It’s the New Year! And even in the Sunshine State, people are dealing with chilly temperatures. So you might not get excited to step your toes into the cold waters of Crystal River in Florida.
But do it! Slip on one of the wetsuits provided by Manatee Fun Tours (www.manateefun.com) because they payoff is well worth the cold.
Each year, from November to early March, manatees return to the warm, spring-fed waters of Crystal River. It’s also the only place in the United States where you can legally swim with manatees. It’s a bucket list excursion that everyone should consider doing at least once in their lives.
When you go, be sure to follow the rules of the U.S. Fish and Wildlife Service because manatees are a protected species. Included in the rules (which are listed in detail here: https://www.fws.gov/refuge/Crystal_River/visit/rules_and_regulations.html), you cannot chase or harass these creatures. But who would want to? They are so sweet and gentle and seem just as curious about us as we are about them.
But—I know you’re wondering it—can you pet them? The safest way to touch a manatee is not to touch it. Let it touch you instead! Because if you are calm and quiet in the water, that’s exactly what will happen. These sweet, docile mammals will often come right up to you and give you what you’ll think of as a big kiss.
I’ve read that there is a lot of controversy about whether it should even be allowed to swim with these creatures. Many local groups and wildlife organizations say that the waters of Crystal River become too crowded with tourists during manatee season and it is not good for the species. Others say that manatee population in Crystal River has never been healthier.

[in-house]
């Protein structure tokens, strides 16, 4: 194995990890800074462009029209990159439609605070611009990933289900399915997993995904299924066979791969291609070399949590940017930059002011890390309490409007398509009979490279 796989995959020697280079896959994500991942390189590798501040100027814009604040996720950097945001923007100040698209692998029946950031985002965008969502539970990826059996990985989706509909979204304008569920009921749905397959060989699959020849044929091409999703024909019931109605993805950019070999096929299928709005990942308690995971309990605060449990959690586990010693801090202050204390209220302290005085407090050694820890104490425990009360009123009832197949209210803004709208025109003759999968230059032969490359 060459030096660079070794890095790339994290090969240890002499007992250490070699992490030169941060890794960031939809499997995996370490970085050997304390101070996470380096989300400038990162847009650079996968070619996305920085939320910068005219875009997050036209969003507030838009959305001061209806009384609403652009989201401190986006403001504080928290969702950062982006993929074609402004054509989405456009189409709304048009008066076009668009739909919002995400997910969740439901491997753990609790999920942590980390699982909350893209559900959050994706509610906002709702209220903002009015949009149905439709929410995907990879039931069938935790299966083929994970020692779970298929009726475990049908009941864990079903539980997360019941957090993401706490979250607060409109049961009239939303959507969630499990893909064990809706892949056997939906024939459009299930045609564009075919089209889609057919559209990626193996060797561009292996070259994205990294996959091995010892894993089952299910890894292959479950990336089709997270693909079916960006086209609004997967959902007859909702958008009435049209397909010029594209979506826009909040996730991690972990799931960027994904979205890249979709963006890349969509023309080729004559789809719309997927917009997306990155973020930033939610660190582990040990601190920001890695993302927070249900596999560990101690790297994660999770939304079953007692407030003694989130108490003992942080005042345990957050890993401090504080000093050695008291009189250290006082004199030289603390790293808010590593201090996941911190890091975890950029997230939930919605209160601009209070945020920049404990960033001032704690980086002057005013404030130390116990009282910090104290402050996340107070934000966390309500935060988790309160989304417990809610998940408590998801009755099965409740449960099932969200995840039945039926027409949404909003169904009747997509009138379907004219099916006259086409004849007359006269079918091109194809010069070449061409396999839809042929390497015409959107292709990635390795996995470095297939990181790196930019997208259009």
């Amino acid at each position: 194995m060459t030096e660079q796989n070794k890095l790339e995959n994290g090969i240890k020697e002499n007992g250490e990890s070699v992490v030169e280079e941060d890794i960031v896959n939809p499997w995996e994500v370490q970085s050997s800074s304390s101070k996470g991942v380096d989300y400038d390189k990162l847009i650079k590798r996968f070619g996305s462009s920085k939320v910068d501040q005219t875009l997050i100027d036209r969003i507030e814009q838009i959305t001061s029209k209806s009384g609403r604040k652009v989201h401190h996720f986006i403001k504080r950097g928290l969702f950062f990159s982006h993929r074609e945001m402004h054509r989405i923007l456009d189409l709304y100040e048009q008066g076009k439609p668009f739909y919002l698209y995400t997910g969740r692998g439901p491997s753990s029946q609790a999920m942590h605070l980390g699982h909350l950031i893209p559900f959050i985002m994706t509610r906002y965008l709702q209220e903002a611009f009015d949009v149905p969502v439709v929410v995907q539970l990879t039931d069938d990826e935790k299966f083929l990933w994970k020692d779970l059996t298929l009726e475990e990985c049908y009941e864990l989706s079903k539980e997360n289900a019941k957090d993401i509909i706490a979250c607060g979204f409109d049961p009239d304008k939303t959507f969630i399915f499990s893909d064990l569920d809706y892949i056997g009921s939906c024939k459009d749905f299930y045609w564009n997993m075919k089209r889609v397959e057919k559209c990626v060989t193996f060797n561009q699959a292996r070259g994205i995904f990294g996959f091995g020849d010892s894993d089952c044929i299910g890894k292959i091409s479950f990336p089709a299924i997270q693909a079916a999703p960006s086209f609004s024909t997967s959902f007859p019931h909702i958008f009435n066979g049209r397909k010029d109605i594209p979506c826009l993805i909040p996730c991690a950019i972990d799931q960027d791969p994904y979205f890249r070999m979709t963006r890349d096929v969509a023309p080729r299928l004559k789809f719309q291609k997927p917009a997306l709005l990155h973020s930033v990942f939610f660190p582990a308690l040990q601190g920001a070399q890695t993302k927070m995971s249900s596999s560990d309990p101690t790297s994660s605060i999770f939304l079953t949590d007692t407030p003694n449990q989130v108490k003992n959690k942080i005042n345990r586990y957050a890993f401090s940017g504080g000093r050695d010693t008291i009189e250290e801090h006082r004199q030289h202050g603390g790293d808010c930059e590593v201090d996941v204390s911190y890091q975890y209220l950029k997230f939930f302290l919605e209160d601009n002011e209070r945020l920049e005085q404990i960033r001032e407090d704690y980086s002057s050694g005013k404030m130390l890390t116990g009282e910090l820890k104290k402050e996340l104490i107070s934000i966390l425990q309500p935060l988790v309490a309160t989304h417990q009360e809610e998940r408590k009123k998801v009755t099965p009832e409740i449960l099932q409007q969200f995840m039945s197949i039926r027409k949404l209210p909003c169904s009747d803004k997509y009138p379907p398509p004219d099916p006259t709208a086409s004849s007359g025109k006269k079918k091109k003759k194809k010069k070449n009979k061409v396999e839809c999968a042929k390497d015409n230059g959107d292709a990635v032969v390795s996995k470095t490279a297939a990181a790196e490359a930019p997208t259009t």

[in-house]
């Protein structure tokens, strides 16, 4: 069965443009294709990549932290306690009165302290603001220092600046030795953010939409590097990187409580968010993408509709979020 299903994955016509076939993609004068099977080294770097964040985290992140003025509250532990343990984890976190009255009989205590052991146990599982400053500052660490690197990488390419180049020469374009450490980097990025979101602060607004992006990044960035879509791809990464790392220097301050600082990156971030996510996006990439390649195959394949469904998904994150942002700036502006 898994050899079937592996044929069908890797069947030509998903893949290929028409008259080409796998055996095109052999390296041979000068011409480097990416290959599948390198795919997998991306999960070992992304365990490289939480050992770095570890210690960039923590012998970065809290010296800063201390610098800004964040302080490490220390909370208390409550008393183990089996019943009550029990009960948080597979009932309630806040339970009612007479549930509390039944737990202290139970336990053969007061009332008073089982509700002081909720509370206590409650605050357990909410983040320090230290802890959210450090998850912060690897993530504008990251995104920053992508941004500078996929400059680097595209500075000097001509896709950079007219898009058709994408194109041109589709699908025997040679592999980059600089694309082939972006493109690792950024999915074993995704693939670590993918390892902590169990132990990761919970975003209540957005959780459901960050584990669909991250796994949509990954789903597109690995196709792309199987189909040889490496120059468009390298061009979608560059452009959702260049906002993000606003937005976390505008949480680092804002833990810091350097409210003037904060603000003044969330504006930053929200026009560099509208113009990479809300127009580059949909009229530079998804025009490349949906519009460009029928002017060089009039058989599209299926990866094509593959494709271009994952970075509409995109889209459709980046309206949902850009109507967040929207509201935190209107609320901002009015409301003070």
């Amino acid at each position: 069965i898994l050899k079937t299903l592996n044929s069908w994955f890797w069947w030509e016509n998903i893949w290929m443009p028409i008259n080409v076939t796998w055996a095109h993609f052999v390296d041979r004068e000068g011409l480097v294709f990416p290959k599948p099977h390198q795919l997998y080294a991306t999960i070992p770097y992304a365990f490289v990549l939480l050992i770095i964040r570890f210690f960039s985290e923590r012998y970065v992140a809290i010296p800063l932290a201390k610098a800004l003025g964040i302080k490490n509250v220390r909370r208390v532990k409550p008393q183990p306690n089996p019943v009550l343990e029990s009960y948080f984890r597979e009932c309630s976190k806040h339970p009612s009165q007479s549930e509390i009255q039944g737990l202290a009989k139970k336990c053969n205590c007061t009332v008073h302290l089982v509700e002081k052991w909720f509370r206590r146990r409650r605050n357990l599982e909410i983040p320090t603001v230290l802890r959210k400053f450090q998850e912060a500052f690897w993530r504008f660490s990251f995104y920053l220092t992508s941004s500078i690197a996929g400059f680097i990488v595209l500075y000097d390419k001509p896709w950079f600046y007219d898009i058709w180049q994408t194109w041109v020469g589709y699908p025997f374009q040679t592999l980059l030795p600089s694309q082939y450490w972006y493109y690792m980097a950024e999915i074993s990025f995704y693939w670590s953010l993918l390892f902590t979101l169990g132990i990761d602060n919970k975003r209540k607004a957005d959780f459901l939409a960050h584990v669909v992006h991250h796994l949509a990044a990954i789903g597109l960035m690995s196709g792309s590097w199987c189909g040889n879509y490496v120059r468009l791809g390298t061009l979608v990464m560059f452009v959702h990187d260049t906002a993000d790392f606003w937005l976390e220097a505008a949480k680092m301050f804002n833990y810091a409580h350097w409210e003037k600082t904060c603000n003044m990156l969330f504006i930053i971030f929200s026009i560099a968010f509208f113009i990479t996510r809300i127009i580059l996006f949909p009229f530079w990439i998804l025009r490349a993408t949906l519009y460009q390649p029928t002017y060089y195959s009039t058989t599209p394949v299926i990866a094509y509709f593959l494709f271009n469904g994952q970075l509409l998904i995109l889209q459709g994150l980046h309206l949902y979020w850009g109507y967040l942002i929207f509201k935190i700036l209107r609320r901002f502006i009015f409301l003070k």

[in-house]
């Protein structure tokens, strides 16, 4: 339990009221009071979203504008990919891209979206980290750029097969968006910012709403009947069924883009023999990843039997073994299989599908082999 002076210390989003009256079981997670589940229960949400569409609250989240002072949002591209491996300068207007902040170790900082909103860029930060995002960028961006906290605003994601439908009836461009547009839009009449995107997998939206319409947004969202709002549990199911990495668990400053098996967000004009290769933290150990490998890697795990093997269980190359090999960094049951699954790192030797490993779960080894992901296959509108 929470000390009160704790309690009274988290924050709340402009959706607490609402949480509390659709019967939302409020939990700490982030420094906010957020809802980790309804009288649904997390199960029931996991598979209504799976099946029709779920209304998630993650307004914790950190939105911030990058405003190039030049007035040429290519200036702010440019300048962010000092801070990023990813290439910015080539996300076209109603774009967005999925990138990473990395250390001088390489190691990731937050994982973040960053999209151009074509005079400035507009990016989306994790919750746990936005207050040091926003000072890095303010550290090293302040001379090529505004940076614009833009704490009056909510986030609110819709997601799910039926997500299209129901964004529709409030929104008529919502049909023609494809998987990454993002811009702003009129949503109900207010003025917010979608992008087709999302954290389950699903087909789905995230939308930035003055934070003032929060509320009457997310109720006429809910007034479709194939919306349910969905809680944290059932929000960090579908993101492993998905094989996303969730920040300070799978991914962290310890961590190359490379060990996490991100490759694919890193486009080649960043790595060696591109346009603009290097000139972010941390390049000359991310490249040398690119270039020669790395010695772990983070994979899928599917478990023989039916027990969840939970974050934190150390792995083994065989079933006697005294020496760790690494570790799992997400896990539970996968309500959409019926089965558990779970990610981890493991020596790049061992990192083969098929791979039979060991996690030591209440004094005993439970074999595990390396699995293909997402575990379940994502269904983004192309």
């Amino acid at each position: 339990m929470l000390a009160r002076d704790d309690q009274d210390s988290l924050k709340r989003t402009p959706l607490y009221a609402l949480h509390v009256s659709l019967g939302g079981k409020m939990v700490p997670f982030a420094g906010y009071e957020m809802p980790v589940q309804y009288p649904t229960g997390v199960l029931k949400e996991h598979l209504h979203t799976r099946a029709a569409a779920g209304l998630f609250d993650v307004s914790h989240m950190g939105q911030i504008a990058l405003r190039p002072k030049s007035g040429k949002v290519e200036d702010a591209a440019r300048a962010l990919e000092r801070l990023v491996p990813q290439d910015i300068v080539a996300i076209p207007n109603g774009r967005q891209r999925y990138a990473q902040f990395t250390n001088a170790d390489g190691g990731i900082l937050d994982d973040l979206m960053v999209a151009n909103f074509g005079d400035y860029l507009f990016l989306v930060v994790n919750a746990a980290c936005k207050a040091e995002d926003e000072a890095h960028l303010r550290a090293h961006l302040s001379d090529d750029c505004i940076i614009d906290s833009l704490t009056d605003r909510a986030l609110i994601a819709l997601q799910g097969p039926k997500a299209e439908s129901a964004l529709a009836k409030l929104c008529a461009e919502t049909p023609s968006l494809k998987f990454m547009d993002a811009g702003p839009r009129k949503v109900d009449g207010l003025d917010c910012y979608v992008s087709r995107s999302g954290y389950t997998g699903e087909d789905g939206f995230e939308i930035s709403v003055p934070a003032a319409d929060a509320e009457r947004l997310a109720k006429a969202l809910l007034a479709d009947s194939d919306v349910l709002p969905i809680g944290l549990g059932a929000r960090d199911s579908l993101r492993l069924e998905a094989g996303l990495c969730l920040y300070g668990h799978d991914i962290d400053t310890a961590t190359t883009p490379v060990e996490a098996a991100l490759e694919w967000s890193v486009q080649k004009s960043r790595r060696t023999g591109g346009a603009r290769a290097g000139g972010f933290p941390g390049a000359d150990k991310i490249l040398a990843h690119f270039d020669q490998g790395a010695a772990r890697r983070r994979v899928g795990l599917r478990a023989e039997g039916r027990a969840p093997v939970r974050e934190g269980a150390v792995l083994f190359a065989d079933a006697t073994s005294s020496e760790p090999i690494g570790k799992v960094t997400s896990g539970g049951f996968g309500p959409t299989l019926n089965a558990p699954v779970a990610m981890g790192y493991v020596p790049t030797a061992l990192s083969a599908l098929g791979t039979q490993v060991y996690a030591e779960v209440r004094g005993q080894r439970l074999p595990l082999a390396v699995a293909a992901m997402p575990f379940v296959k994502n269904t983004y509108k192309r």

As an eleven-year-old without any advanced biological or environmental degree, I’m not really sure where I stand on the argument. When we went, it was not quite high season yet. So there weren’t many people in the water and the manatees actively engaged us. But if I went right now, when the population hits its peak, I might experience something completely different.
I enjoy the opportunities to seek out wildlife in it natural environment and firmly believe that this helps us all appreciate and protect species like manatees. On a side note, I will never forget the sight of scars on one of the manatee’s backs who had been injured by a boat. Seeing that first-hand was like a punch to my gut, and I will tirelessly oppose anyone who speeds along manatee habitat and might harm these animals. There is nothing like seeing an animal in its environment that can build respect for all of nature’s beauty and for life itself.
But at the same time, I can imagine that waters crowded with tourists might be a real problem for these animals, and if there comes a time when scientists and authorities decide to reduce the number of tourists allowed to swim in Crystal River, I’ll be the first to step aside. We must be ever-vigilant about how we treat our struggling wildlife populations.
So if you take my advice, see them while you can. But be respectful of these marine mammals and all species, and use your experiences to educate others about the beauty of wildlife.